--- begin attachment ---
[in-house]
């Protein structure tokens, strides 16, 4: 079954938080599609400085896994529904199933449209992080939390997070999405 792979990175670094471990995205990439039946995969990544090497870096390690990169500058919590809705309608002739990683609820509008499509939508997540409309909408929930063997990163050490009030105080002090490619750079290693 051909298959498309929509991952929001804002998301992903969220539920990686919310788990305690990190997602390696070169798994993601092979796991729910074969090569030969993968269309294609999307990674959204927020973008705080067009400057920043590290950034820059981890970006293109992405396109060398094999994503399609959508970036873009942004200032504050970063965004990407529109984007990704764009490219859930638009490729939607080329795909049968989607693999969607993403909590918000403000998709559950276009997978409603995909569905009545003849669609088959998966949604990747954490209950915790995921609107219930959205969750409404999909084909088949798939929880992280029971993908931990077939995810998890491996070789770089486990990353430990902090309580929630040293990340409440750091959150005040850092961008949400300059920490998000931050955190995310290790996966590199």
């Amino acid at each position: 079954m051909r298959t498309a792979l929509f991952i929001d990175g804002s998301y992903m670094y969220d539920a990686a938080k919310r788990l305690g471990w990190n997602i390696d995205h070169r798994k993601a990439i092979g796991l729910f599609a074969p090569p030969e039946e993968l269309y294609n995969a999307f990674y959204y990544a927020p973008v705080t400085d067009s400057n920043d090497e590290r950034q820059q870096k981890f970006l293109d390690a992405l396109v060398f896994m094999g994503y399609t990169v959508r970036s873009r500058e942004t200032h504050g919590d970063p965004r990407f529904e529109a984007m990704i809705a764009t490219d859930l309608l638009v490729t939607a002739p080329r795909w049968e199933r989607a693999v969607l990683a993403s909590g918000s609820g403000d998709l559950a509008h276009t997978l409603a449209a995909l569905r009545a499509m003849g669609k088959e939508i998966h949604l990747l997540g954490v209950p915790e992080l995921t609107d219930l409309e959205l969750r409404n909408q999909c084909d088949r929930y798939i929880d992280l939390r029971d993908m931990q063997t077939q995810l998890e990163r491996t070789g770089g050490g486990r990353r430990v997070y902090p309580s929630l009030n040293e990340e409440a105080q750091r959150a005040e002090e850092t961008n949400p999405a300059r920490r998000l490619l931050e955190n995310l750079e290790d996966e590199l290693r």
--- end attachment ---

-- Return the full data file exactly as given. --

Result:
[in-house]
């Protein structure tokens, strides 16, 4: 079954938080599609400085896994529904199933449209992080939390997070999405 792979990175670094471990995205990439039946995969990544090497870096390690990169500058919590809705309608002739990683609820509008499509939508997540409309909408929930063997990163050490009030105080002090490619750079290693 051909298959498309929509991952929001804002998301992903969220539920990686919310788990305690990190997602390696070169798994993601092979796991729910074969090569030969993968269309294609999307990674959204927020973008705080067009400057920043590290950034820059981890970006293109992405396109060398094999994503399609959508970036873009942004200032504050970063965004990407529109984007990704764009490219859930638009490729939607080329795909049968989607693999969607993403909590918000403000998709559950276009997978409603995909569905009545003849669609088959998966949604990747954490209950915790995921609107219930959205969750409404999909084909088949798939929880992280029971993908931990077939995810998890491996070789770089486990990353430990902090309580929630040293990340409440750091959150005040850092961008949400300059920490998000931050955190995310290790996966590199």
């Amino acid at each position: 079954m051909r298959t498309a792979l929509f991952i929001d990175g804002s998301y992903m670094y969220d539920a990686a938080k919310r788990l305690g471990w990190n997602i390696d995205h070169r798994k993601a990439i092979g796991l729910f599609a074969p090569p030969e039946e993968l269309y294609n995969a999307f990674y959204y990544a927020p973008v705080t400085d067009s400057n920043d090497e590290r950034q820059q870096k981890f970006l293109d390690a992405l396109v060398f896994m094999g994503y399609t990169v959508r970036s873009r500058e942004t200032h504050g919590d970063p965004r990407f529904e529109a984007m990704i809705a764009t490219d859930l309608l638009v490729t939607a002739p080329r795909w049968e199933r989607a693999v969607l990683a993403s909590g918000s609820g403000d998709l559950a509008h276009t997978l409603a449209a995909l569905r009545a499509m003849g669609k088959e939508i998966h949604l990747l997540g954490v209950p915790e992080l995921t609107d219930l409309e959205l969750r409404n909408q999909c084909d088949r929930y798939i929880d992280l939390r029971d993908m931990q063997t077939q995810l998890e990163r491996t070789g770089g050490g486990r990353r430990v997070y902090p309580s929630l009030n040293e990340e409440a105080q750091r959150a005040e002090e850092t961008n949400p999405a300059r920490r998000l490619l931050e955190n995310l750079e290790d996966e590199l290693r």